Daniel Aloysius Mullin was born on Oct. 31, 1942, and grew up in Arlington, the youngest of five siblings.
His father, Daniel Mullin, was a salesman; his mother, Katherine O’Keefe, was a homemaker.
Mr. Mullin graduated from Boston College High School and received a bachelor’s degree from the College of the Holy Cross.
Enlisting in the Coast Guard, he served stateside and later found a home in the real estate world, spending a quarter century with the Dolben Co., which is based in Woburn.
Then he founded Daniel A. Mullin & Associates, which he ran until he died, making the Back Bay and Beacon Hill his domain.
“Dan’s business life was built on multi-generational relationships. If you bought a house from him, your children would buy a house from him, and then your grandchildren would eventually buy a house from him, and recently even your great-grandchildren,” Rafanelli, a noted event planner whose clients overlapped with Mr. Mullin’s, said during the funeral Mass, which hundreds watched online.
“His ability to charm you with his twinkling eyes, his little boyish smirk, and his deep and abiding commitment to finding you the perfect house meant you would not only be buying and selling your way through Back Bay, but buying a hell of a friend,” Rafanelli said. “Friendship with purchase: the gift of friendship with every sale.”
Mr. Mullin was known for his art collection. His taste ran to living artists, and he was an important supporter and fund-raiser for the Fine Arts Work Center in Provincetown.
“Dan was the most generous human being I’ve ever met. He was involved with everything in this town, arts-wise and politically,” said Provincetown artist Anne Packard.
“He was an involved human being. Evolved and involved — a beautiful man,” said her daughter Cynthia Packard, who also is an artist.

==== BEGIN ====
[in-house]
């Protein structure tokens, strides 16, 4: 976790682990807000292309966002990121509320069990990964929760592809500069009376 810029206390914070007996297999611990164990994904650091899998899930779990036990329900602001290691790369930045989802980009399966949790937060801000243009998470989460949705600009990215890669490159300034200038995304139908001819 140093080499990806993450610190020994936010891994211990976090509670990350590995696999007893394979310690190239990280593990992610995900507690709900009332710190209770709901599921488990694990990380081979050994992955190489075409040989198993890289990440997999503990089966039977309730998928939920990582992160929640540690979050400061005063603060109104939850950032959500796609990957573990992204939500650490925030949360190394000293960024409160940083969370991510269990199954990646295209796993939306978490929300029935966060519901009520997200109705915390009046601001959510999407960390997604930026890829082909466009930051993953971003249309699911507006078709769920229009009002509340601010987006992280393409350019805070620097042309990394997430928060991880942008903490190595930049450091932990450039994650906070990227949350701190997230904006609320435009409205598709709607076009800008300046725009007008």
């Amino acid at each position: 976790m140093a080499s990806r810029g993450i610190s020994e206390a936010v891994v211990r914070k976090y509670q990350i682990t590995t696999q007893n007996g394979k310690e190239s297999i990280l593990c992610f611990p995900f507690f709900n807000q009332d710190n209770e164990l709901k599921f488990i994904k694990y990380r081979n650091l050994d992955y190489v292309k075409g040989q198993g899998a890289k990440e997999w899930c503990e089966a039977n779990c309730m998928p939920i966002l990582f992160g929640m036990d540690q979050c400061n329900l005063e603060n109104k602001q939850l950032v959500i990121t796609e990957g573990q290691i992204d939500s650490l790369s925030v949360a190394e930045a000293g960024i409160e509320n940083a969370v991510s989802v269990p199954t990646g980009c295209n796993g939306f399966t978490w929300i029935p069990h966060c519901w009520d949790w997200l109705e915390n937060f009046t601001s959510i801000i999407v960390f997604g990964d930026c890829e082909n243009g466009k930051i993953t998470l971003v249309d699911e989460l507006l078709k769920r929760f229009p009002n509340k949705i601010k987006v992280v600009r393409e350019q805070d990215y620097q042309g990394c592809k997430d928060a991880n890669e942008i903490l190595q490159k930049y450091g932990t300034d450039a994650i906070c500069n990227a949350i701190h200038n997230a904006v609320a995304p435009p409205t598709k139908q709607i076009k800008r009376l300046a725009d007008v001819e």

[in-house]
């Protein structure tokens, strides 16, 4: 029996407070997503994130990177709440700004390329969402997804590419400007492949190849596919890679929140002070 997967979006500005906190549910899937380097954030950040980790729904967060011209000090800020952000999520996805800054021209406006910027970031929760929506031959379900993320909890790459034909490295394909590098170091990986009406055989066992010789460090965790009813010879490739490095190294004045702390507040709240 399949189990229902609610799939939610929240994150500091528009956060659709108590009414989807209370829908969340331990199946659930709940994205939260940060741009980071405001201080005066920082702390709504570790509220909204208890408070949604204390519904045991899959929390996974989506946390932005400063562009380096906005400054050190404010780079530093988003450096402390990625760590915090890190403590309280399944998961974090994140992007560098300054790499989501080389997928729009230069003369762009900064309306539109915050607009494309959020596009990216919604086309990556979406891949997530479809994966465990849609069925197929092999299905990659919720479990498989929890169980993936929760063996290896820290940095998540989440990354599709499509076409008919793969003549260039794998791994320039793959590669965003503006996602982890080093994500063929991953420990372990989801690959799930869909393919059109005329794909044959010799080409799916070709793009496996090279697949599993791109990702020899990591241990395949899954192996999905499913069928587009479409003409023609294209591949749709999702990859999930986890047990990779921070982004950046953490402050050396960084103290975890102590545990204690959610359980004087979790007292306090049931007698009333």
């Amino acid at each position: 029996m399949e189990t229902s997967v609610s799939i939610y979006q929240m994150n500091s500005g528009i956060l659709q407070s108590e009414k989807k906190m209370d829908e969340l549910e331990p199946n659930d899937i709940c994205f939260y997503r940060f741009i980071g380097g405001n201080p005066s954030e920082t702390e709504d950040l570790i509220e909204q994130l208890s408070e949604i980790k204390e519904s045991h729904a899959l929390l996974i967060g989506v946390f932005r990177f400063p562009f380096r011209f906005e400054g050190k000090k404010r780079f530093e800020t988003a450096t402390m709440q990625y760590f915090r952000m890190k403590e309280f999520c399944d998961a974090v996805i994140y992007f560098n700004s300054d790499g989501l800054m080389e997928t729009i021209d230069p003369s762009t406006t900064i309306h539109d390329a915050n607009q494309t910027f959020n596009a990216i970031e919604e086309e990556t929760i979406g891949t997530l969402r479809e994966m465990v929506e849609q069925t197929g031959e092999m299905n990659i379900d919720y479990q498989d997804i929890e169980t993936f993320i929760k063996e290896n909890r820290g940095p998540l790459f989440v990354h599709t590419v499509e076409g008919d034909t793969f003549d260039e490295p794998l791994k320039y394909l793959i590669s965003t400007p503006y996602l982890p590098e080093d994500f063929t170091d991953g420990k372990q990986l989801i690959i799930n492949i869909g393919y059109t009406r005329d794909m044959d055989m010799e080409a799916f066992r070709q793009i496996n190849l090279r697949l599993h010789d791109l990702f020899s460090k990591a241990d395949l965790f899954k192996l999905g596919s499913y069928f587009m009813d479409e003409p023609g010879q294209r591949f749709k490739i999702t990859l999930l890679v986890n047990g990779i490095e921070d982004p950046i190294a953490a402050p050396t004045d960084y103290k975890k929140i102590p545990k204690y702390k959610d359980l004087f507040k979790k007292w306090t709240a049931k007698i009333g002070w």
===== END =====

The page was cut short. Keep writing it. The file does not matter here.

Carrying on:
Along with gathering art around him, Mr. Mullin collected friends, and his friendships were on constant display. His annual Christmas Eve party — not a night when many want to take time from family — always drew scores of people who found time for at least a quick appearance.
“He was the man with the perpetual smile,” said Jack Connors, a founder of the advertising firm Hill Holliday. “He really went about his life doing good. And the key to it was, he always made you feel better about yourself.”
Mr. Mullin’s sister is his only immediate survivor, though he always was in close contact with his nieces, nephews, great-nieces, and great-nephews.
“He was an uncle who was like a dad, only cooler,” his nephew Dan Scheib of Needham said in an interview.
At the funeral Mass, Scheib said that as Mr. Mullin spent time with friends, and perhaps even more so with relatives, “each interaction was an opportunity to learn something new and to thank someone. He often stated, ‘I am the most fortunate person,’ stressing fortunate meant lucky and blessed at the same time.”
As Mr. Mullin neared death, family members gathered in his room with Unni for an impromptu prayer service. They also read aloud the poem “On the Death of the Beloved,” by John O’Donohue, which near the end includes the line: “May you continue to inspire us.”
“You see he really only wanted two things in life: To be fully loved and, in turn, to love others completely,” his nephew said. “Everything else in his life was a path to those ends.”
Bryan Marquard can be reached at firstname.lastname@example.org.